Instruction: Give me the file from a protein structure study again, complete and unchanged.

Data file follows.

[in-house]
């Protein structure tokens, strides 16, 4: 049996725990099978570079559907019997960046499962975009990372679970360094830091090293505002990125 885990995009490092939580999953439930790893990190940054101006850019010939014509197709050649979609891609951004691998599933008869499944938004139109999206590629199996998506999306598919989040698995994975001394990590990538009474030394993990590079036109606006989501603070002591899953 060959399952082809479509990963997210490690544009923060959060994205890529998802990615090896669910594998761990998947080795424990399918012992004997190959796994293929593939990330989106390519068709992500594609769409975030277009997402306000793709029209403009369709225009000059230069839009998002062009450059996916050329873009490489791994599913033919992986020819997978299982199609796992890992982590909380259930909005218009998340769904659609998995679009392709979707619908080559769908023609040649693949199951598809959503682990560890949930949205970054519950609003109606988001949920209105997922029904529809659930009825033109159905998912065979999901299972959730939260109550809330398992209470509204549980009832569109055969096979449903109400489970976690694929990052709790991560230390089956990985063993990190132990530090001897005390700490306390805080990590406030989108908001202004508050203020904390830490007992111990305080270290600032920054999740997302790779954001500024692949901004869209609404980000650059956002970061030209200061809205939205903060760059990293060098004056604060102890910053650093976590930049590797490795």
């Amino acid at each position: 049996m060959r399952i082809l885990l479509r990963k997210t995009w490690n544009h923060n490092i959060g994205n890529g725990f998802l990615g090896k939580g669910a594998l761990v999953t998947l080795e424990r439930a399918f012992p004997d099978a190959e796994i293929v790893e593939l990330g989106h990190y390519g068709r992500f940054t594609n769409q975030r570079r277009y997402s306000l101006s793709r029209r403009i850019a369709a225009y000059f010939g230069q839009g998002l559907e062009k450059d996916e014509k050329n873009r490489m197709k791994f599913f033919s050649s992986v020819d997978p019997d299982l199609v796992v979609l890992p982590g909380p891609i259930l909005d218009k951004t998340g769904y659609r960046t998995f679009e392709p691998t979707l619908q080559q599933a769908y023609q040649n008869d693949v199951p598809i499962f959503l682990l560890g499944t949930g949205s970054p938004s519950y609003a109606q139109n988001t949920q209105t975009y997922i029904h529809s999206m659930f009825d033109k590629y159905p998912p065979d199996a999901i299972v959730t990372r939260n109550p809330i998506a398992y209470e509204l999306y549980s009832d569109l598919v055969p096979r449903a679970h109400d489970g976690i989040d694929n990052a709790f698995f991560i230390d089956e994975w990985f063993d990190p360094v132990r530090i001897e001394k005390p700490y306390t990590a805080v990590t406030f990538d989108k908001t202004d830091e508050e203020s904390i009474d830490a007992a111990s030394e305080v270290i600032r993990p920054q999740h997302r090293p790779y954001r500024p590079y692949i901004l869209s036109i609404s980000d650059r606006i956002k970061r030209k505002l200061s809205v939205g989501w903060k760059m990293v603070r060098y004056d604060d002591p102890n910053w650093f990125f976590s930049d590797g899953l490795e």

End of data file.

[in-house]
């Protein structure tokens, strides 16, 4: 049996725990099978570079559907019997960046499962975009990372679970360094830091090293505002990125 885990995009490092939580999953439930790893990190940054101006850019010939014509197709050649979609891609951004691998599933008869499944938004139109999206590629199996998506999306598919989040698995994975001394990590990538009474030394993990590079036109606006989501603070002591899953 060959399952082809479509990963997210490690544009923060959060994205890529998802990615090896669910594998761990998947080795424990399918012992004997190959796994293929593939990330989106390519068709992500594609769409975030277009997402306000793709029209403009369709225009000059230069839009998002062009450059996916050329873009490489791994599913033919992986020819997978299982199609796992890992982590909380259930909005218009998340769904659609998995679009392709979707619908080559769908023609040649693949199951598809959503682990560890949930949205970054519950609003109606988001949920209105997922029904529809659930009825033109159905998912065979999901299972959730939260109550809330398992209470509204549980009832569109055969096979449903109400489970976690694929990052709790991560230390089956990985063993990190132990530090001897005390700490306390805080990590406030989108908001202004508050203020904390830490007992111990305080270290600032920054999740997302790779954001500024692949901004869209609404980000650059956002970061030209200061809205939205903060760059990293060098004056604060102890910053650093976590930049590797490795």
């Amino acid at each position: 049996m060959r399952i082809l885990l479509r990963k997210t995009w490690n544009h923060n490092i959060g994205n890529g725990f998802l990615g090896k939580g669910a594998l761990v999953t998947l080795e424990r439930a399918f012992p004997d099978a190959e796994i293929v790893e593939l990330g989106h990190y390519g068709r992500f940054t594609n769409q975030r570079r277009y997402s306000l101006s793709r029209r403009i850019a369709a225009y000059f010939g230069q839009g998002l559907e062009k450059d996916e014509k050329n873009r490489m197709k791994f599913f033919s050649s992986v020819d997978p019997d299982l199609v796992v979609l890992p982590g909380p891609i259930l909005d218009k951004t998340g769904y659609r960046t998995f679009e392709p691998t979707l619908q080559q599933a769908y023609q040649n008869d693949v199951p598809i499962f959503l682990l560890g499944t949930g949205s970054p938004s519950y609003a109606q139109n988001t949920q209105t975009y997922i029904h529809s999206m659930f009825d033109k590629y159905p998912p065979d199996a999901i299972v959730t990372r939260n109550p809330i998506a398992y209470e509204l999306y549980s009832d569109l598919v055969p096979r449903a679970h109400d489970g976690i989040d694929n990052a709790f698995f991560i230390d089956e994975w990985f063993d990190p360094v132990r530090i001897e001394k005390p700490y306390t990590a805080v990590t406030f990538d989108k908001t202004d830091e508050e203020s904390i009474d830490a007992a111990s030394e305080v270290i600032r993990p920054q999740h997302r090293p790779y954001r500024p590079y692949i901004l869209s036109i609404s980000d650059r606006i956002k970061r030209k505002l200061s809205v939205g989501w903060k760059m990293v603070r060098y004056d604060d002591p102890n910053w650093f990125f976590s930049d590797g899953l490795e």